home, and highly auocutsful aa woll in practical
affairs as in the solution of legal problems, as well
in tho walks of literature its in dealing with the
most difficult questions of diplomacy and govern
mental actiou.
It mttv bo truly said that no important measure
of this Government for years has been taken with,
oat consultation with him.
Tho Government leaned utm him ns upon a
siiro slny and support. Thero is indeed nolxaly to
fill Ids place.
With it lovo for this country, whoro ho linriniient
ho greater part of his life, equal to that which bo
boro to America, tho laud of his birth, ho had for
ilB prosperity a brooding nnxiety which rendered
ovcry public net and Us lcsulfs a mailer of Intense
iiersonal interest to him. I do not doubt that his
early death may. In great part, bo ascribed to his
unerasing nnd tireless nsslduity for tho public
welfare.
No nation ever had n truer or nioro cnpablo pub
lic servant than ho. His iiamo will bo remembered
wilh gratlludo as long ns tho national exislenco
shall bo maintained.
In priwite, Ilfo howas n noble, unpretending gen
tleman, with a quaint nnd genial humor and a
kind nnd friendly manner, which won tho hearts
or all who were fortunate enough to bo admitted
to social intercourse with him.
In his death I feel that I havo lost n ttcrsoiinl
friend whoso society and advico weru very valua
ble to me.
In common wilh tho whole community, I mourn
his untimely end.
, A,VV. J1"1"1 l,y l'i, recenlly.mnde grate, and
look into its depths, it is difficult to bo reconciled
to tho thought that wo shall eo his niajcstia fftco
and form no more. Witli unwonted forco tho ad
monition of tho poet conies to us :
" O lot the foul lit-r idiuiiliem break.
Let tliiitight lie tpilckened nnd nwuke;
Awiiku to ee
limy fuiiii flil life ! pnt nnd gone.
Ami ih-utli ciinie softly ftcnllnc on,
llim-plli'iitlyl"
Hy W. It. Castle :
Mny it please the Court. It is nut a few years
smeo I became u member of this bar, having been
ndinltted early iu 1870. since which tiuio my iier
sonal ncqualutancu with tho laic lamented Chief
Justice dales. Hut my knowledge of his lifo ami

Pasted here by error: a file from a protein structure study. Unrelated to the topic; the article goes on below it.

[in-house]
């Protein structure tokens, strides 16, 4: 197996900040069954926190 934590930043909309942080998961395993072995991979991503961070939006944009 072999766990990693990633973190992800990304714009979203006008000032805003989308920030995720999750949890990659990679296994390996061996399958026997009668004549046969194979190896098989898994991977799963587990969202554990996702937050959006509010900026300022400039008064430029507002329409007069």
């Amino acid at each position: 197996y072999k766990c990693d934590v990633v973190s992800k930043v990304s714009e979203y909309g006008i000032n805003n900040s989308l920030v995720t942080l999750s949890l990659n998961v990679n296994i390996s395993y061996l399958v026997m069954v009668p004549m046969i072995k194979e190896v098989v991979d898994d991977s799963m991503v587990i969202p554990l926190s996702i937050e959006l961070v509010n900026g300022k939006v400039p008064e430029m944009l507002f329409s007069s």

ilstory long nnlc-dntes my connection wilh tho
bar. His residence iu this country has been Mr;
nearly co-extensivo with my lifo time. My earliest
recollections recoid incidents wherein .Mr. Hams
figures; ut first as a lawyer, conuectid with
events of that day, and then figuring iu Hie po
litical arena. My early associations were chiefly
with thoso whoso political convictions weiooppii
sed to his, and among that largo class I learned fo
legard him as n dniigorous man, ouu whose i i a
was wholly selfish. I believed that with him tlio
end fully justified tho means, that ho was a i
sohiloly unscrupulous, that ho would ruin tno
country if thereby ho could attain his purpose.
Ho wns looked upon ns a man of unfeeling and
even brutal impulses. I say these things to-day
because I have tho greater pleasure in admitting
that I was wrong.
It was with mingled feelings that I returned
from the United States a few years ago to practico
beforo Jiidgo Harris. It was only then that I be
gan to know him, and then my former impression'!
faded away, to bo replaced by feelings of respect
and friendship.
Jndgo Harris was a man of a strangely sym
pathetic nature. Ho always bad a wortl of kind
ness for thoso who camo to him. Ho freely ad
vised all who sought his counsel, drawing from
his own rich experience therefor. Ho was n social
man and enjoyed seeing and conversing with his
friends. I well remember a recent occasion, it
was tho last day that I saw him at I ho Court Honso
waiting for a case. 1 went to his room for n so
cial call and halted at tho door, observing that ho
was engaged. Seeing me bo held out his hand
with n kindly smile and asked, " Can I do any
thing for you ?" "No. thank you," I replied, "1
only camo for n friendly call." " Ah, como ngnin."
ho said, "I always delight to havo my friends